film 4 of 5

The Horse’s Mouth

Film Review by Dean Duncan Mar 11, 2015

This one is elusive. It’s British/Cinema/1950s shabby. It seems to be aware of, reaching toward, even representative of a change for the better. Some of the change toward which it is reaching will be even more shabby than what went before. The voice that Guinness is doing, that he insists on using all the way through, seems a misstep. The performance he delivers, or the character he forms and inhabits, is actually pretty great. Could he (or Joyce Carey, who created the character) have been thinking of Michel Simon, especially in Renoir’s Boudu…? He’s a destructive Boho, or he might just be the writing on the wall, the shape of things to come.

The Horse’s Mouth doesn’t have too much of a story, of course, really. It’s all eccentricity and set pieces. The film fares pretty well by these things, I guess. And there are, as with almost all films, the moments. Kay Walsh is tremendous. Some of the Ernest Thesiger stuff is good, especially the way they dressed his house. The ex-wife is a pretty wonderfully bawdy creation—good for them, way back in a 1958 English film.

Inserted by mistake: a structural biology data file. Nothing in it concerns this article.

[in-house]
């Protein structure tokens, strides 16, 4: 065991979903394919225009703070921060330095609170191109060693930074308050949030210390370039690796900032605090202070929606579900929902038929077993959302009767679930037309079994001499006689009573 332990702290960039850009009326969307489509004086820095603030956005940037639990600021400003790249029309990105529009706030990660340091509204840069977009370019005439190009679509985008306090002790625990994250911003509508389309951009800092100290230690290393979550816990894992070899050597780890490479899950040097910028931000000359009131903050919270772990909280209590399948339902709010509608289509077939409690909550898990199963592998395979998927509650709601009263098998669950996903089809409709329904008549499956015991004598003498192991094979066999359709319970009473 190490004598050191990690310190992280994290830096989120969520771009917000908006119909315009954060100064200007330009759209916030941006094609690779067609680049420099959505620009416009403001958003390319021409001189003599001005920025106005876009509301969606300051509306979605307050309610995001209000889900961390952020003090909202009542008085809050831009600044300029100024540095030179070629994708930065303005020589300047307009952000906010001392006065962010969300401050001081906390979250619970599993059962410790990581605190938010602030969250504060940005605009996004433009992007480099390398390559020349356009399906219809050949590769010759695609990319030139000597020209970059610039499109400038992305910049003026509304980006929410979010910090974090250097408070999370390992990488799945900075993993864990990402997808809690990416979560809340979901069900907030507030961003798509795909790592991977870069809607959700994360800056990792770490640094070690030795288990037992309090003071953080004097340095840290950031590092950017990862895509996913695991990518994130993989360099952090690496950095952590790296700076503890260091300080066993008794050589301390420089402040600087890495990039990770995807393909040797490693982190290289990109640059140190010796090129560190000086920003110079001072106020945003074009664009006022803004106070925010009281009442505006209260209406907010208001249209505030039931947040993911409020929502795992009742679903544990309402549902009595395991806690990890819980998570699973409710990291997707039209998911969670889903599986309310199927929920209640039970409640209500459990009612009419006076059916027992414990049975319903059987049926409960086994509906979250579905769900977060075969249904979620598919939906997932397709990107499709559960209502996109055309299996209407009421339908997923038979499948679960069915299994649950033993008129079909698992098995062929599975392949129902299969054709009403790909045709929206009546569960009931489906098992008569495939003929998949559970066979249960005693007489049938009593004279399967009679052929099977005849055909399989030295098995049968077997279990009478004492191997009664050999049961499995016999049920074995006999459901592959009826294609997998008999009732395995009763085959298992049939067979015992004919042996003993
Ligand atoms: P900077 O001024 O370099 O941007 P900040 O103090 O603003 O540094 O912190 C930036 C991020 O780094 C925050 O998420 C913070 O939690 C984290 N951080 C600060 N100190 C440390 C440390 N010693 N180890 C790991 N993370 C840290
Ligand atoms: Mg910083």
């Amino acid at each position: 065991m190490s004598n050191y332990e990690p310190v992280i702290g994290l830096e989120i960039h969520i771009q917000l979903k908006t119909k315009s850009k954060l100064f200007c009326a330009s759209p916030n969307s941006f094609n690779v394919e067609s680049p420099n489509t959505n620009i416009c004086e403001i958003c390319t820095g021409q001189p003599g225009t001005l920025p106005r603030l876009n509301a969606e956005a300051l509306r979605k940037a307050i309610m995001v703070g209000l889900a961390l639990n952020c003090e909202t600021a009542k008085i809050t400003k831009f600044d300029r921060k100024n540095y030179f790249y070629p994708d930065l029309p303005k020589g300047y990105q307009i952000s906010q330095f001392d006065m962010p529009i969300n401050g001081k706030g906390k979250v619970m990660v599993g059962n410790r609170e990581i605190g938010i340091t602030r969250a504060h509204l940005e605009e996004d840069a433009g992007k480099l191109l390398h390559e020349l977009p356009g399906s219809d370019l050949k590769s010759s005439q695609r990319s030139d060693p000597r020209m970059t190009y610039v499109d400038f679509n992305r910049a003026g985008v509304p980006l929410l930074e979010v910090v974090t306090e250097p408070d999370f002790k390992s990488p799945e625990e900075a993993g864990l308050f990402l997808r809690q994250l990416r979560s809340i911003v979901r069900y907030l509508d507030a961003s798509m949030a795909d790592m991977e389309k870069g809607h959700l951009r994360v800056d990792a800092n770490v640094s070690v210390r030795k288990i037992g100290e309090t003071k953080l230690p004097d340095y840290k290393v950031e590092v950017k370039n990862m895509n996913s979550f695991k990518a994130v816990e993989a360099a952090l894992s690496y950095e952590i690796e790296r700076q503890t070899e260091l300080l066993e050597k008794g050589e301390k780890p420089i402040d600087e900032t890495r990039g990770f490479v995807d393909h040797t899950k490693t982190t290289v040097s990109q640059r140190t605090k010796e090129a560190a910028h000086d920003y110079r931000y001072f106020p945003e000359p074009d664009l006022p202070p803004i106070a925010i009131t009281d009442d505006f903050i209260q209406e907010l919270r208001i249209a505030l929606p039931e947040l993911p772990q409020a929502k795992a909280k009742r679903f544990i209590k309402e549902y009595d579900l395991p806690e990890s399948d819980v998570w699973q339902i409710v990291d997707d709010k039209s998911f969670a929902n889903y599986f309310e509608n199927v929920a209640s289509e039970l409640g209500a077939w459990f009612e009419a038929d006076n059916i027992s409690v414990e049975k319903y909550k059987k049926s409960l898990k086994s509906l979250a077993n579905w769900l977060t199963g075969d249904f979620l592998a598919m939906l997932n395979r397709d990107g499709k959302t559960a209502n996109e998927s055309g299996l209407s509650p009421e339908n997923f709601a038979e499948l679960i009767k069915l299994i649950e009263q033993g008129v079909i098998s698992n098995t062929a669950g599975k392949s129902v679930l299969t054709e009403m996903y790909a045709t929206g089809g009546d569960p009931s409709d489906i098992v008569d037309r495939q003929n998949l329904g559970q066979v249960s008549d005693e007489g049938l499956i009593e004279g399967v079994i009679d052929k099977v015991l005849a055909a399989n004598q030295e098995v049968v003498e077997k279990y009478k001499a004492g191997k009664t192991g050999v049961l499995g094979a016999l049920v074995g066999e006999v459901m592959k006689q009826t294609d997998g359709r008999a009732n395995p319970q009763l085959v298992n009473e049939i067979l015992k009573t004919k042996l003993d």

Speaking of set pieces, the bourgeois couple sequence takes up half of the whole film. Its points are well taken at the same time that its targets are a tad too facile. The destruction of their flat/world is pretty cringe-inducing, and pretty satisfying too. In fact, The Horse’s Mouth emerges as a pretty fair, comical variation on Henrik Ibsen’s Hedda Gabler. These aesthetic types are pretty great, it says. And they’re pretty unacceptably, even appallingly destructive.

Lastly, the painting parts work very well—the movie knows and appreciates the medium, as well as the various vulgarities that attend it. Actual artist John Bratby’s actual paintings are quite funny, and very impressive too.